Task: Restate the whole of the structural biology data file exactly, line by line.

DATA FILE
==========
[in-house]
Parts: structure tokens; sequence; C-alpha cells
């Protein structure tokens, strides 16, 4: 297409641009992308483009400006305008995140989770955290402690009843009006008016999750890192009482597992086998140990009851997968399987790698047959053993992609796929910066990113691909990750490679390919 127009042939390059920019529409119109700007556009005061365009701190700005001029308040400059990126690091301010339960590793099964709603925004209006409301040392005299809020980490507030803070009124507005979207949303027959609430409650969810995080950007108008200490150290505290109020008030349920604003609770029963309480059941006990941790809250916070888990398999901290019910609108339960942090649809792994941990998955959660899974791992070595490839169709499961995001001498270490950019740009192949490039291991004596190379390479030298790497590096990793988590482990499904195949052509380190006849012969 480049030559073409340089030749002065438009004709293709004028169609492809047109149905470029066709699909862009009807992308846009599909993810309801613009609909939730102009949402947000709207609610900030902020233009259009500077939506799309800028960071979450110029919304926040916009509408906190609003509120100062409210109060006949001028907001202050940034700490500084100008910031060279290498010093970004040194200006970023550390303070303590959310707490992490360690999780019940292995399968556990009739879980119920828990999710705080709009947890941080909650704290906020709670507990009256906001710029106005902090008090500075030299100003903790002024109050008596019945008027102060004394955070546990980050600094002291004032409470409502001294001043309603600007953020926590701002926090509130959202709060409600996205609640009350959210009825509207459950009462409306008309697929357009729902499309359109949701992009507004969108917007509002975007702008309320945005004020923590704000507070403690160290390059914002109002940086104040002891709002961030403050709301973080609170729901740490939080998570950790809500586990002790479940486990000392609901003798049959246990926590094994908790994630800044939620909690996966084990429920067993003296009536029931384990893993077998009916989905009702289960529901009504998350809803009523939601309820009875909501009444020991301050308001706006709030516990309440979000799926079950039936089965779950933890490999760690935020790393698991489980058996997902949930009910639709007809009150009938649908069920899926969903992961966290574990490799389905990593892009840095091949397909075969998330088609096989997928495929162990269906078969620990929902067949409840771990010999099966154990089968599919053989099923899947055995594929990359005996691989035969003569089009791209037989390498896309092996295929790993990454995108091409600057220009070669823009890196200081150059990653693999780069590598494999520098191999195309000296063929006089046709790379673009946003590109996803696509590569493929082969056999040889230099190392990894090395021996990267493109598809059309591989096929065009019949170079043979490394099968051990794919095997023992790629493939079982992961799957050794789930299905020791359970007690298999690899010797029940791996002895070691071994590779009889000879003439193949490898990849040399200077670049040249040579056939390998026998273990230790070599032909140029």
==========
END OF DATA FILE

[in-house]
Parts: structure tokens; sequence; C-alpha cells
């Protein structure tokens, strides 16, 4: 297409641009992308483009400006305008995140989770955290402690009843009006008016999750890192009482597992086998140990009851997968399987790698047959053993992609796929910066990113691909990750490679390919 127009042939390059920019529409119109700007556009005061365009701190700005001029308040400059990126690091301010339960590793099964709603925004209006409301040392005299809020980490507030803070009124507005979207949303027959609430409650969810995080950007108008200490150290505290109020008030349920604003609770029963309480059941006990941790809250916070888990398999901290019910609108339960942090649809792994941990998955959660899974791992070595490839169709499961995001001498270490950019740009192949490039291991004596190379390479030298790497590096990793988590482990499904195949052509380190006849012969 480049030559073409340089030749002065438009004709293709004028169609492809047109149905470029066709699909862009009807992308846009599909993810309801613009609909939730102009949402947000709207609610900030902020233009259009500077939506799309800028960071979450110029919304926040916009509408906190609003509120100062409210109060006949001028907001202050940034700490500084100008910031060279290498010093970004040194200006970023550390303070303590959310707490992490360690999780019940292995399968556990009739879980119920828990999710705080709009947890941080909650704290906020709670507990009256906001710029106005902090008090500075030299100003903790002024109050008596019945008027102060004394955070546990980050600094002291004032409470409502001294001043309603600007953020926590701002926090509130959202709060409600996205609640009350959210009825509207459950009462409306008309697929357009729902499309359109949701992009507004969108917007509002975007702008309320945005004020923590704000507070403690160290390059914002109002940086104040002891709002961030403050709301973080609170729901740490939080998570950790809500586990002790479940486990000392609901003798049959246990926590094994908790994630800044939620909690996966084990429920067993003296009536029931384990893993077998009916989905009702289960529901009504998350809803009523939601309820009875909501009444020991301050308001706006709030516990309440979000799926079950039936089965779950933890490999760690935020790393698991489980058996997902949930009910639709007809009150009938649908069920899926969903992961966290574990490799389905990593892009840095091949397909075969998330088609096989997928495929162990269906078969620990929902067949409840771990010999099966154990089968599919053989099923899947055995594929990359005996691989035969003569089009791209037989390498896309092996295929790993990454995108091409600057220009070669823009890196200081150059990653693999780069590598494999520098191999195309000296063929006089046709790379673009946003590109996803696509590569493929082969056999040889230099190392990894090395021996990267493109598809059309591989096929065009019949170079043979490394099968051990794919095997023992790629493939079982992961799957050794789930299905020791359970007690298999690899010797029940791996002895070691071994590779009889000879003439193949490898990849040399200077670049040249040579056939390998026998273990230790070599032909140029």